Select Language

ArabicChinese (Simplified)Chinese (Traditional)EnglishFrenchGermanItalianJapanesePortugueseRussianSpanishThai

“Manners maketh the man” – but where are they in the modern world?

January 26, 2017 12:34 pm

The age of technology has supposedly widened our horizons and ripped the opening hours sign in half; but what has technology actually meant for our children? Anyone with a teenager in the house will know that their child has acquired a blue glow – the reflection of a telephone or ipad screen on a zombified face. And what has grabbed their attention so strongly? Is it an inspiring TED talk or catching up on current affairs? – No, it’s a cat doing something silly or a youtuber giving their highly qualified opinion on a computer game or how it feels to put a teaspoon of cinnamon in their mouths, or better still watching some teenage boy flipping a water bottle.

So what will be the legacy for this generation deranged by drivel?

One school in East Sussex, has introduced a ‘look up’ policy, demanding that their students become more aware of the world around them and less transfixed by their screens. Buckswood School Head Master Giles Sutton said “At Buckswood we have always prided ourselves on our students emotional development as well as their academic careers and our new ‘look-up’ policy is designed to encourage our students to get some real world, first-hand knowledge and experience their world for themselves rather than through someone else – a real feast for the senses”.

Manners and deportment have long been the corner stone of what we expect from a private education, and at Buckswood, manners are as important as academics and sports as the school has a holistic ‘whole child’ approach to education. “There is little point to students leaving us with a set of exam results but no social grace,” said Mr Sutton “every Buckswoodian leaves with portfolio of qualifications and experiences that makes them a complete package – a useful addition to any organisation with the attributes for a successful professional and personal life”.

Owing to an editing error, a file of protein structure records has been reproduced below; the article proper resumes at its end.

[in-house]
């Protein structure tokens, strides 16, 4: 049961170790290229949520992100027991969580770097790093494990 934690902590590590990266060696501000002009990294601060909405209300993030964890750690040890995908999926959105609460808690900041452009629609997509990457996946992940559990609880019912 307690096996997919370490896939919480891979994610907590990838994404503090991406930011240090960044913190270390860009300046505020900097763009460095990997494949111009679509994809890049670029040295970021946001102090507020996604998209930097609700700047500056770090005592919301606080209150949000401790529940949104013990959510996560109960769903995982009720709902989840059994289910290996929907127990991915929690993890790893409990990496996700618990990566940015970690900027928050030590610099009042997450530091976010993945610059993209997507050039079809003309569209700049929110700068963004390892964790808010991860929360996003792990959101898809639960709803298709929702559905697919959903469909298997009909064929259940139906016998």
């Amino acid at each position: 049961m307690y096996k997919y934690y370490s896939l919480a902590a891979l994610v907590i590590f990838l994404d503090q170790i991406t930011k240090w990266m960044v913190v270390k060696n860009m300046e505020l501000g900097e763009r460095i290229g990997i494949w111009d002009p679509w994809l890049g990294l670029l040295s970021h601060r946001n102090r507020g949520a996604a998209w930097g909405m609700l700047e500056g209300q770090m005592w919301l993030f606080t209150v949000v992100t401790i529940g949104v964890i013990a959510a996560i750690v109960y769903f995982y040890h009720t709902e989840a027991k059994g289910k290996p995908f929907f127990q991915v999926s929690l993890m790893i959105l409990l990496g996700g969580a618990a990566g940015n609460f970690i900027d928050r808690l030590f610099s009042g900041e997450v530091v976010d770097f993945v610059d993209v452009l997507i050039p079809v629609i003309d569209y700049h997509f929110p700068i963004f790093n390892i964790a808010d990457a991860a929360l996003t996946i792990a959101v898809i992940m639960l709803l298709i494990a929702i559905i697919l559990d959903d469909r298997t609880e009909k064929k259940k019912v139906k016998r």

So how does the school instil these values in their students? “From the moment a student puts on their blazer, they know what is expected of them. We have high expectations; from eye-contact and a ‘hello ma-am or sir’, to standing aside for an adult or rising from their chairs when a visitor enters the room” said Mr Sutton. “we want our students to stand out from the crowd, for good reasons and our manners are often our calling card in life”.

Buckswood is set on a working country estate and the children quickly learn to respect and work alongside everyone from the teachers, gardeners, chefs and house staff. “This is a complete way of life, and parents and students have to appreciate that education is not isolated to the classroom. At Buckswood you are living the ‘Downton Abbey’ lifestyle and you have to behave accordingly”. Said Mr Sutton.

And the Buckswood approach is proving more popular than ever with its British and international families having to take their place on the waiting list. Mr Sutton says “Britishness has always had a cache that is exportable, and the completeness of the Buckswood curriculum in its widest sense is a tried and tested formula that parents return to again and again to bring out the best in their offspring. Our mail bags are full of letters from grateful parents, who have seen the sparkle return to their children and their mornings filled with eager children wanting to go to school rather than monsters from the deep needed extracting from their lairs”.

This week the school hosted a Modern Manners and Presentation workshop given by Juliette Ash, introducing the basics of how we communicate (whether we consciously choose to or not) through how we carry ourselves in our body language, tone and voice. A professional actor joined the workshop team, allowing the students to recognise ‘bad’ behaviour and learn how to employ ’good’ techniques.

This month has seen the Buckswood Sixth Form receive their university offers to such a wide variety of courses at unis such as Oxford and Cambridge, so if the proof of the pudding is in the eating, the pudding tastes good at Buckswood.

Request a Call Back